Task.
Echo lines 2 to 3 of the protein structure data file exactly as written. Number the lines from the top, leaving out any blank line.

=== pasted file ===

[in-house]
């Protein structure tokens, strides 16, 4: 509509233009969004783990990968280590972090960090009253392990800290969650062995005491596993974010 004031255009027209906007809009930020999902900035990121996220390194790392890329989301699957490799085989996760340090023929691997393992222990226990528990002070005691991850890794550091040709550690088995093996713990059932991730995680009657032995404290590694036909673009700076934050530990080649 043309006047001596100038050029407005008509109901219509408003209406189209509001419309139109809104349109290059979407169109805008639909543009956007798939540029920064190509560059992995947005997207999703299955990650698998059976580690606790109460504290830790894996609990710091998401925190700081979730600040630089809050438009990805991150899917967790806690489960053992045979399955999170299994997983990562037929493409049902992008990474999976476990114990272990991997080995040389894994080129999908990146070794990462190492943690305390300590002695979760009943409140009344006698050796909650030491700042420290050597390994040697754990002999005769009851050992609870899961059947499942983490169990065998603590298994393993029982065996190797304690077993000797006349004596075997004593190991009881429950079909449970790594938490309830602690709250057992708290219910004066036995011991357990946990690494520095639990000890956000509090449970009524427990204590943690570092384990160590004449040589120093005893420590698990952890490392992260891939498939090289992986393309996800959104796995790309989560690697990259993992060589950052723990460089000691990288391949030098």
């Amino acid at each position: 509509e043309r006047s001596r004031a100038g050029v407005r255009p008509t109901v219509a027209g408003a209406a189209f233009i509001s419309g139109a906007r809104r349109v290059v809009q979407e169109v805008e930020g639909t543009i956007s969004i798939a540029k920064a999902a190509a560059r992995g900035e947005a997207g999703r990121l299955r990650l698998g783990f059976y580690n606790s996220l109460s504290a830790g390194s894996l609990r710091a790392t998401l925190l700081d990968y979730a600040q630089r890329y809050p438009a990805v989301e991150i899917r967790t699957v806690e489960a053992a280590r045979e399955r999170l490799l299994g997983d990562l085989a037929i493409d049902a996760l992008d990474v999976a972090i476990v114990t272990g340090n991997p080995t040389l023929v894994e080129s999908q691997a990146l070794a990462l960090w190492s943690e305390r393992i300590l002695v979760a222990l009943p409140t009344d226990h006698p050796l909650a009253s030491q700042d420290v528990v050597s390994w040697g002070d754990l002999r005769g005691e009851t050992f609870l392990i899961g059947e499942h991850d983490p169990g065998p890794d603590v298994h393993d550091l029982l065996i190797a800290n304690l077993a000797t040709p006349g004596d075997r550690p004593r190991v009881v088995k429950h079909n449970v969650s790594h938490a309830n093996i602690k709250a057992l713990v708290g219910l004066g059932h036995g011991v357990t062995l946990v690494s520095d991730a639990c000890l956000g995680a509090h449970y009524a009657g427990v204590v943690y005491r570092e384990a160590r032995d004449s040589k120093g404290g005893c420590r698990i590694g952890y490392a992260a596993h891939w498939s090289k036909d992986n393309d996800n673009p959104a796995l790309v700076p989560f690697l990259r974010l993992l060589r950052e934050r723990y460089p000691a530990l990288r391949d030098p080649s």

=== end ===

């Protein structure tokens, strides 16, 4: 509509233009969004783990990968280590972090960090009253392990800290969650062995005491596993974010 004031255009027209906007809009930020999902900035990121996220390194790392890329989301699957490799085989996760340090023929691997393992222990226990528990002070005691991850890794550091040709550690088995093996713990059932991730995680009657032995404290590694036909673009700076934050530990080649 043309006047001596100038050029407005008509109901219509408003209406189209509001419309139109809104349109290059979407169109805008639909543009956007798939540029920064190509560059992995947005997207999703299955990650698998059976580690606790109460504290830790894996609990710091998401925190700081979730600040630089809050438009990805991150899917967790806690489960053992045979399955999170299994997983990562037929493409049902992008990474999976476990114990272990991997080995040389894994080129999908990146070794990462190492943690305390300590002695979760009943409140009344006698050796909650030491700042420290050597390994040697754990002999005769009851050992609870899961059947499942983490169990065998603590298994393993029982065996190797304690077993000797006349004596075997004593190991009881429950079909449970790594938490309830602690709250057992708290219910004066036995011991357990946990690494520095639990000890956000509090449970009524427990204590943690570092384990160590004449040589120093005893420590698990952890490392992260891939498939090289992986393309996800959104796995790309989560690697990259993992060589950052723990460089000691990288391949030098």
């Amino acid at each position: 509509e043309r006047s001596r004031a100038g050029v407005r255009p008509t109901v219509a027209g408003a209406a189209f233009i509001s419309g139109a906007r809104r349109v290059v809009q979407e169109v805008e930020g639909t543009i956007s969004i798939a540029k920064a999902a190509a560059r992995g900035e947005a997207g999703r990121l299955r990650l698998g783990f059976y580690n606790s996220l109460s504290a830790g390194s894996l609990r710091a790392t998401l925190l700081d990968y979730a600040q630089r890329y809050p438009a990805v989301e991150i899917r967790t699957v806690e489960a053992a280590r045979e399955r999170l490799l299994g997983d990562l085989a037929i493409d049902a996760l992008d990474v999976a972090i476990v114990t272990g340090n991997p080995t040389l023929v894994e080129s999908q691997a990146l070794a990462l960090w190492s943690e305390r393992i300590l002695v979760a222990l009943p409140t009344d226990h006698p050796l909650a009253s030491q700042d420290v528990v050597s390994w040697g002070d754990l002999r005769g005691e009851t050992f609870l392990i899961g059947e499942h991850d983490p169990g065998p890794d603590v298994h393993d550091l029982l065996i190797a800290n304690l077993a000797t040709p006349g004596d075997r550690p004593r190991v009881v088995k429950h079909n449970v969650s790594h938490a309830n093996i602690k709250a057992l713990v708290g219910l004066g059932h036995g011991v357990t062995l946990v690494s520095d991730a639990c000890l956000g995680a509090h449970y009524a009657g427990v204590v943690y005491r570092e384990a160590r032995d004449s040589k120093g404290g005893c420590r698990i590694g952890y490392a992260a596993h891939w498939s090289k036909d992986n393309d996800n673009p959104a796995l790309v700076p989560f690697l990259r974010l993992l060589r950052e934050r723990y460089p000691a530990l990288r391949d030098p080649s």